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SARS-CoV-2 proteins

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    Type I and Type III IFN Restrict SARS-CoV-2 Infection MESHD of Human Airway Epithelial Cultures

    Authors: Abigail Vanderheiden; Philipp Ralfs; Tatiana Chirkova; Amit A Upadhyay; Matthew G Zimmerman; Shamika Bedoya; Hadj Aoued; Gregory K Tharp; Kathryn Pellegrini; Anice C Lowen; Vineet D. Menachery; Larry J Anderson; Arash Grakoui; Steven E. Bosinger; Mehul S Suthar

    doi:10.1101/2020.05.19.105437 Date: 2020-05-20 Source: bioRxiv

    The newly emerged human coronavirus, SARS-CoV-2, has caused a pandemic of respiratory illness MESHD. The innate immune response is critical for protection against Coronaviruses. However, little is known about the interplay between the innate immune system and SARS-CoV-2. Here, we modeled SARS-CoV-2 infection MESHD using primary human airway epithelial (pHAE) cultures, which are maintained in an air-liquid interface. We found that SARS-CoV-2 infects MESHD and replicates in pHAE cultures and is directionally released on the apical, but not basolateral surface. Transcriptional profiling studies found that infected pHAE cultures had a molecular signature dominated by pro-inflammatory cytokines and chemokine induction, including IL-6 HGNC, TNF HGNC, CXCL8 HGNC. We also identified NF-{kappa}B HGNC and ATF4 HGNC transcription factors as key drivers of this pro-inflammatory cytokine response. Surprisingly, we observed a complete lack of a type I or III IFN induction during SARS-CoV-2 infection MESHD. Pre-treatment or post-treatment with type I and III IFNs dramatically reduced virus replication in pHAE cultures and this corresponded with an upregulation of antiviral effector genes. Our findings demonstrate that SARS-CoV-2 induces a strong pro-inflammatory cytokine response yet blocks the production of type I and III IFNs. Further, SARS-CoV-2 is sensitive to the effects of type I and III IFNs, demonstrating their potential utility as therapeutic options to treat COVID-19 MESHD patients. IMPORTANCEThe current pandemic of respiratory illness, COVID-19 MESHD, is caused by a recently emerged coronavirus named SARS-CoV-2. This virus infects airway and lung cells causing fever, dry cough, and shortness of breath. Severe cases of COVID-19 MESHD can result in lung damage, low blood oxygen levels, and even death. As there are currently no vaccines or antivirals approved for use in humans, studies of the mechanisms of SARS-CoV-2 infection MESHD are urgently needed. SARS-CoV-2 infection MESHD of primary human airway epithelial cultures induces a strong pro-inflammatory cytokine response yet blocks the production of type I and III IFNs. Further, SARS-CoV-2 is sensitive to the effects of type I and III IFNs, demonstrating their potential utility as therapeutic options to treat COVID-19 MESHD patients.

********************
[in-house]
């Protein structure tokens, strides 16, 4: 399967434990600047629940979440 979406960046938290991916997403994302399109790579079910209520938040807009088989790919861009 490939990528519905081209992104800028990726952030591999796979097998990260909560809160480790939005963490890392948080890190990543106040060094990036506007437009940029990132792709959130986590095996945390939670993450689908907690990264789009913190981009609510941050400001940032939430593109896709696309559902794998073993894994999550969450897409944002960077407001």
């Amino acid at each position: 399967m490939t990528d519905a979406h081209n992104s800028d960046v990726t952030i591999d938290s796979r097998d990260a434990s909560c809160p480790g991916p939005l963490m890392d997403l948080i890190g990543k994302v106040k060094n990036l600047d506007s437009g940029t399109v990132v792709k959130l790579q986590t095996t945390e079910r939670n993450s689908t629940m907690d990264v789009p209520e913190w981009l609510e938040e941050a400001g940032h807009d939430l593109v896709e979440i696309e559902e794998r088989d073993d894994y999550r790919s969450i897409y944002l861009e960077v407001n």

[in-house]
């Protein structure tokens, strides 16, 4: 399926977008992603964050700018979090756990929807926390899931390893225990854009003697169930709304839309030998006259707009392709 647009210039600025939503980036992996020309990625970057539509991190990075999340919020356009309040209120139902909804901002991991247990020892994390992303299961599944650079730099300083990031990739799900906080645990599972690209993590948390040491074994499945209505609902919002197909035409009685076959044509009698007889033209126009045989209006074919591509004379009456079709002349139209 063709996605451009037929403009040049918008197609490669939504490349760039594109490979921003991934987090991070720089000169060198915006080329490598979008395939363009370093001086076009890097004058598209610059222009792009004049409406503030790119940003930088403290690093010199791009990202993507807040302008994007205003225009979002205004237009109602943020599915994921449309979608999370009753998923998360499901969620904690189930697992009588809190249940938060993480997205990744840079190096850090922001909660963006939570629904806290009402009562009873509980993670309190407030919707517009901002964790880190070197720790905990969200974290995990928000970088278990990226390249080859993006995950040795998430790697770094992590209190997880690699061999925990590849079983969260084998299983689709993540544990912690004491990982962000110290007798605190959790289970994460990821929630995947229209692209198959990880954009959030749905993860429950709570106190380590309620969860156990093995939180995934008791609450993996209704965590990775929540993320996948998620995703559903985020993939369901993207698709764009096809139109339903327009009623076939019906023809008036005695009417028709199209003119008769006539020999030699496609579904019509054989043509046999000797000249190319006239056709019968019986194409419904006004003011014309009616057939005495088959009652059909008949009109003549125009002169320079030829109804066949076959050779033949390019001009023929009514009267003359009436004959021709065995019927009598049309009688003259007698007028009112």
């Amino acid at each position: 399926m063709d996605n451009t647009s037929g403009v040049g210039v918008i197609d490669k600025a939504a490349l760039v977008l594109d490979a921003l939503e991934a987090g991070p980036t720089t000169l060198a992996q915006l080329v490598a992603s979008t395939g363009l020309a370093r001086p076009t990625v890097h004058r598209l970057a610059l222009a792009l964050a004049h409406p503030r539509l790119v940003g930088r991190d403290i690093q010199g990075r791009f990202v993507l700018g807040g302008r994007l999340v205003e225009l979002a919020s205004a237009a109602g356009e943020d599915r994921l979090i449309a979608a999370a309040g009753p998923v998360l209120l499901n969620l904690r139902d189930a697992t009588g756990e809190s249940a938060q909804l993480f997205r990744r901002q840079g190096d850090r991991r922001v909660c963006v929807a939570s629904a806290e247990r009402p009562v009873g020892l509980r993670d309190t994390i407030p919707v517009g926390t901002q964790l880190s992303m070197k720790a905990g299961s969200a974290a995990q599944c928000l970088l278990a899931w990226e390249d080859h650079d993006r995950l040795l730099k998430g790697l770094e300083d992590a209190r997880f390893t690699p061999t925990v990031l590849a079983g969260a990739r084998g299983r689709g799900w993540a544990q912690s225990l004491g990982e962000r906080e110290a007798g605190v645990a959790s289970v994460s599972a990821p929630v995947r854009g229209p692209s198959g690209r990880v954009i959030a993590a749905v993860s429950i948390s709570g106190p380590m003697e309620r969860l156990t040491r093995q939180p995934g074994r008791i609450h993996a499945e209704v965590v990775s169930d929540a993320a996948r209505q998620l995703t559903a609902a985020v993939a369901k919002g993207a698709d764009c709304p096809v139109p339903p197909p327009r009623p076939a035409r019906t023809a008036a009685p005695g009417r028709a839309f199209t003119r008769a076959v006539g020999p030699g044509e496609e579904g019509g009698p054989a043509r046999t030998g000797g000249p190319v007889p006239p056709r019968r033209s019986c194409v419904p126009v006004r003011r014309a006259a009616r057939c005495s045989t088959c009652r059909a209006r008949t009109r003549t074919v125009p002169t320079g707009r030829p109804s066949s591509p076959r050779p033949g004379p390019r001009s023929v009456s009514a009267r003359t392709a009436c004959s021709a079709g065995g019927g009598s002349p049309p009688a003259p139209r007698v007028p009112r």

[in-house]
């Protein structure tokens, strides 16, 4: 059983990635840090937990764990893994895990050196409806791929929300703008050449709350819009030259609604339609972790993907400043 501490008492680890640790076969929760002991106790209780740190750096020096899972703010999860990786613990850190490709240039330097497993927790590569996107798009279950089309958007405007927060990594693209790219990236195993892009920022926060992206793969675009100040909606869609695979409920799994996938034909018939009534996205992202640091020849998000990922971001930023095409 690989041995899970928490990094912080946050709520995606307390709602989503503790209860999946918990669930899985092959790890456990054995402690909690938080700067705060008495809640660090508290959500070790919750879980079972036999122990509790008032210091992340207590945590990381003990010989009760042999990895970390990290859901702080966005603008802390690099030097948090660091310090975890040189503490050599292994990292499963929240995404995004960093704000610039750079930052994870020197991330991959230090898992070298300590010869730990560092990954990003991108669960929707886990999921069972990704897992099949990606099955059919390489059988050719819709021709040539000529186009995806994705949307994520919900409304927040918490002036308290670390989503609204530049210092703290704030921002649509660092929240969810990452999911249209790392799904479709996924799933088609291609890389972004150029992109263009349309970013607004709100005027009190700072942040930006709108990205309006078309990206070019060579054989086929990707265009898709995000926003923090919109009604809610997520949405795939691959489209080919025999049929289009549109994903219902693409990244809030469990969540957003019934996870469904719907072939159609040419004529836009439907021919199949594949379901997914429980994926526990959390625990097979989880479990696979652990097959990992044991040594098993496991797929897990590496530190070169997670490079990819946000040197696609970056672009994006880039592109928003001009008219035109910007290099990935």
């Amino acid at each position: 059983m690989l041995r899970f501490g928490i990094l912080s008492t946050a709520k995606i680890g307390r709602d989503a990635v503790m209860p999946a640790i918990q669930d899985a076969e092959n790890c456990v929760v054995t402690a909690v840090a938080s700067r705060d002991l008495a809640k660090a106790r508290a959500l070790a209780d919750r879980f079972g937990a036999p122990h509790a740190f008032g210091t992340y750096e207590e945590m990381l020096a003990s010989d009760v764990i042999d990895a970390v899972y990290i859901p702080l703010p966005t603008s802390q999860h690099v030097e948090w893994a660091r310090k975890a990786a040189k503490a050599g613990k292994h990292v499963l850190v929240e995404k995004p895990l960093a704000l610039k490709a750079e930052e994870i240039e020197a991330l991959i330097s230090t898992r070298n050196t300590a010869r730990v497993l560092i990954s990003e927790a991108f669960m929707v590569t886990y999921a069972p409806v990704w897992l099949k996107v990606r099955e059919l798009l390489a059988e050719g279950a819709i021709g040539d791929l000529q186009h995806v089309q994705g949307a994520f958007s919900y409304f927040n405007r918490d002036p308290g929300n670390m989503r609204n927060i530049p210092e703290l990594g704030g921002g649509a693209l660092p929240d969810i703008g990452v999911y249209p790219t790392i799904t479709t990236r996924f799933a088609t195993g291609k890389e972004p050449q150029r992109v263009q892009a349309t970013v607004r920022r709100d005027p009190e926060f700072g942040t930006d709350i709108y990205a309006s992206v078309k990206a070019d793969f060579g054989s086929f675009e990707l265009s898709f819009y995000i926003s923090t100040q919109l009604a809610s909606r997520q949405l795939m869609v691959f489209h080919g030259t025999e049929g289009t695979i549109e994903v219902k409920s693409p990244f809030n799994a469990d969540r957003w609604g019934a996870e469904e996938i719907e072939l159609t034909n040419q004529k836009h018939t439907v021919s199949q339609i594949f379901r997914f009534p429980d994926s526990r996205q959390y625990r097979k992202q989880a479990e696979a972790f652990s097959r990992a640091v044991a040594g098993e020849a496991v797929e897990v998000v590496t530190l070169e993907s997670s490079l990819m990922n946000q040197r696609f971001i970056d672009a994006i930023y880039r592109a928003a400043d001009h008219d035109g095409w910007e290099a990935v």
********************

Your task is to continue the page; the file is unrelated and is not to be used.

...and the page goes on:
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MeSH Disease
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SARS-CoV-2 Proteins


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